Regional Status Report Alcohol and Health in the Americas
The first Regional Status Report on Alcohol and Health in the Americas was released today by the Pan American Health Organization/World Health Organization (PAHO/WHO).
The report warns that alcohol use and harm have increased in the Americas over a five-year period and recommends measures to limit availability, restrict marketing, and raise prices of alcohol by increasing taxes.
- The percentage of men who engage in binge alcohol use in the Americas (four or five alcoholic beverages on one occasion at least once a month) rose from under 18% to 30% between 2005 and 2010, while the percentage among women increased from 4.6% to 13%.
- One in five (22%) current alcohol user in the region engages in heavy episodic drinking, notably higher than the global average (16%).
- The highest rates of harmful alcohol consumption in the Americas are found in Paraguay, Saint Kitts and Nevis, Dominica, Venezuela, and Trinidad and Tobago.
Adding to the problem is the fact that 10% of alcohol users account for more than 40% of all alcohol consumed in the Americas, and the region has on average the second-highest per capita consumption of all WHO regions, after Europe.
An estimated 6% of the region’s population suffers from an alcohol use disorder.
“The increase in problem [alcohol use] can be attributed to the high availability of alcohol in our region’s countries, low prices, and extensive promotion and advertising of alcoholic beverages,” said Maristela Monteiro, PAHO/WHO senior advisor on alcohol and substance abuse.
“Any consumption of alcohol involves a health risk,” she warned, adding that frequent use can lead to dependency.
In the Americas, alcohol was a contributing factor in the deaths of an estimated 300,000 people in 2012, and over 80,000 of these people would not have died if alcohol had not played a role. Alcohol use contributes to over 200 diseases and injuries, including cirrhosis of the liver and some types of cancer. It also makes people more susceptible to, and less likely to adhere to treatment for, infectious diseases such as HIV and TB. It is also the main risk factor in adolescent deaths.
The PAHO report describes levels of consumption of alcoholic beverages and the harms they cause in the Americas and presents recommendations on policies and interventions to reduce consumption, for use by policymakers.
“The Region of the Americas has a long tradition of alcohol production and use.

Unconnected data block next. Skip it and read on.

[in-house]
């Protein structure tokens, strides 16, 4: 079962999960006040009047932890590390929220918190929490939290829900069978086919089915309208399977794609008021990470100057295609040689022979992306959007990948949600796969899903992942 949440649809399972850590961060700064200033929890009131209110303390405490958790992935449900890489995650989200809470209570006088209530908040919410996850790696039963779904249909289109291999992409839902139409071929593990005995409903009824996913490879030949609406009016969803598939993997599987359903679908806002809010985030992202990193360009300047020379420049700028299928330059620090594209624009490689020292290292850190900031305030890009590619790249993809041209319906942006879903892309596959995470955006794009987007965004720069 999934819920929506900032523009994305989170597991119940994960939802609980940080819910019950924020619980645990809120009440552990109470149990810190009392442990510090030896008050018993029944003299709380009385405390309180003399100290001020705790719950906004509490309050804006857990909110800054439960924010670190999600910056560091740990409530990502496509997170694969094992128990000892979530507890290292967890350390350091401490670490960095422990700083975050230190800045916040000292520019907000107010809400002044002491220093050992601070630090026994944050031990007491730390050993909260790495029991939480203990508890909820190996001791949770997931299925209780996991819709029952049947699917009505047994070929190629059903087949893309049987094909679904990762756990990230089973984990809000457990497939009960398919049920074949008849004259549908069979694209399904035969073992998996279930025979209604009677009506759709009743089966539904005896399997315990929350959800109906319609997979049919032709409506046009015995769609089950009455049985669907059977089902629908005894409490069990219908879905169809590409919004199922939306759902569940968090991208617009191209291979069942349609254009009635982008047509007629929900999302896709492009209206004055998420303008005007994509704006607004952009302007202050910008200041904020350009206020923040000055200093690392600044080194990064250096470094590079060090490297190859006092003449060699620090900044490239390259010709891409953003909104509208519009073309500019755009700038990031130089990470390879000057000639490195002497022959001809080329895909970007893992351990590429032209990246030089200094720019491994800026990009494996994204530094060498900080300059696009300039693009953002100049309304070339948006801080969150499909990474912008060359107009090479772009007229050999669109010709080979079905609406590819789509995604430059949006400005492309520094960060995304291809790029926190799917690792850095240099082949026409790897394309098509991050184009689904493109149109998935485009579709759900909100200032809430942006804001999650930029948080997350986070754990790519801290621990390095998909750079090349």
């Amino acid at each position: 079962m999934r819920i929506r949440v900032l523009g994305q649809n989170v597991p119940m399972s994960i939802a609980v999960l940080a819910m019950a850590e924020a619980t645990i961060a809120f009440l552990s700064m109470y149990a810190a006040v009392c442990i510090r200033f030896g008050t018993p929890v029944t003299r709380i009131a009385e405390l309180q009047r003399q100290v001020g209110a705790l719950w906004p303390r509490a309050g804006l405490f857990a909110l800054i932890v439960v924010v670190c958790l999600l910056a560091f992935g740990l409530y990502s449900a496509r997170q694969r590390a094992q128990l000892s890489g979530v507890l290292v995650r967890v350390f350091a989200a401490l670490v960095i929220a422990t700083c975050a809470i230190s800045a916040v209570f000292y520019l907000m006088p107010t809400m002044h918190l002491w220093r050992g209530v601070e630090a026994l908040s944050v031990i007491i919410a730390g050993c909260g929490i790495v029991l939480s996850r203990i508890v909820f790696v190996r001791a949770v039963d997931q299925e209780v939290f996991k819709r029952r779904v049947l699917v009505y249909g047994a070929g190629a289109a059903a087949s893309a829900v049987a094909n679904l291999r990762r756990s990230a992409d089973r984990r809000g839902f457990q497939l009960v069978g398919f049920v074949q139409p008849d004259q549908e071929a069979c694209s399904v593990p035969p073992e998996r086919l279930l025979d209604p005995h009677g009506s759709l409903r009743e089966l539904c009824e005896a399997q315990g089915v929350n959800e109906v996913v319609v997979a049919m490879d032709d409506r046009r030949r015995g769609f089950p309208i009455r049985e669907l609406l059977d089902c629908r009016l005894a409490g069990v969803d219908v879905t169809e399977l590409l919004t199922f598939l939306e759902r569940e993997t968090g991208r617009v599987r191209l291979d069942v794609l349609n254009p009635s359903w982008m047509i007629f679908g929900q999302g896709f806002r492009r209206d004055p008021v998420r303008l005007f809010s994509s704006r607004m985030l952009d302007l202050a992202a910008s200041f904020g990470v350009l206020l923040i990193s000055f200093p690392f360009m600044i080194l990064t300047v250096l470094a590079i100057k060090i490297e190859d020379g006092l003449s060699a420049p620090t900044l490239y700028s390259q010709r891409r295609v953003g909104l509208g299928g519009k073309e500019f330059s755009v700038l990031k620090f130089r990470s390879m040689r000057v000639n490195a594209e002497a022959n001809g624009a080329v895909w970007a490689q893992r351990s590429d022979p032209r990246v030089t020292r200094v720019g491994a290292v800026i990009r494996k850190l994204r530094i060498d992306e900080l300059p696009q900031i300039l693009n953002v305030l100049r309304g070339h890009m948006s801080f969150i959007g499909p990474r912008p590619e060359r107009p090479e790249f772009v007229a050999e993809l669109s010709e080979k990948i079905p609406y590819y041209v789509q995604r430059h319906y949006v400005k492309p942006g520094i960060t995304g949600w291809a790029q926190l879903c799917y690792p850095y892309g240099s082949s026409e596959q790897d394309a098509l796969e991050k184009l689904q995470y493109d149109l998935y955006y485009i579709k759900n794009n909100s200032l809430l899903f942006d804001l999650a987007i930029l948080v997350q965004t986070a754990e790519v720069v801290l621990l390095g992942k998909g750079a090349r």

“The region has been paying a high cost in terms of health, financial resources, and productivity, and these costs will continue to increase if effective measures are not immediately adopted to help promote, protect, and improve the health and well-being of people over commercial interests,” said Anselm Hennis, director of PAHO/WHO’s Department of Noncommunicable Diseases and Mental Health.
Recommended measures include
- Increased taxes on alcohol;
- Minimum age requirements for the purchase, sale, and consumption of alcoholic beverages;
- Restrictions on where and when alcoholic beverages may be sold; and
- Comprehensive regulation of alcohol marketing.
However, no countries have fully adopted all these measures.
- Seven countries in the Americas have no restrictions on alcohol sales to people under 18.
- Nearly 70% of the region’s countries either lack regulations on advertising of alcoholic beverages, or their regulatory codes have been written by the alcohol industry itself.
- Only nine countries have alcohol taxes that reflect the amount of alcohol contained in beverages and that are adjusted to inflation.
In the Americas, people consume an average of 8.4 liters of pure alcohol a year. This is 2.2 liters higher than the world average. The region also has the highest proportion of individuals who have consumed alcohol at least once in their life (over 81% of people over age 15).
In 2010, the World Health Assembly approved a global strategy to reduce the harmful use of alcohol, which seeks to reduce the devastating effects of alcohol consumption on individuals, families, and countries’ development. A year later, during the 51st PAHO Directing Council, the ministers of health of the Americas committed themselves to implementing that strategy by approving a plan of action that seeks to reduce per capita levels of consumption and associated harms. The plan of action calls for measures ranging from increased taxes on alcohol sales and restrictions on marketing to training primary healthcare workers on the detection and treatment of drinkers who are at risk.
For further reading, please download the Full Report as well as the Executive Summary: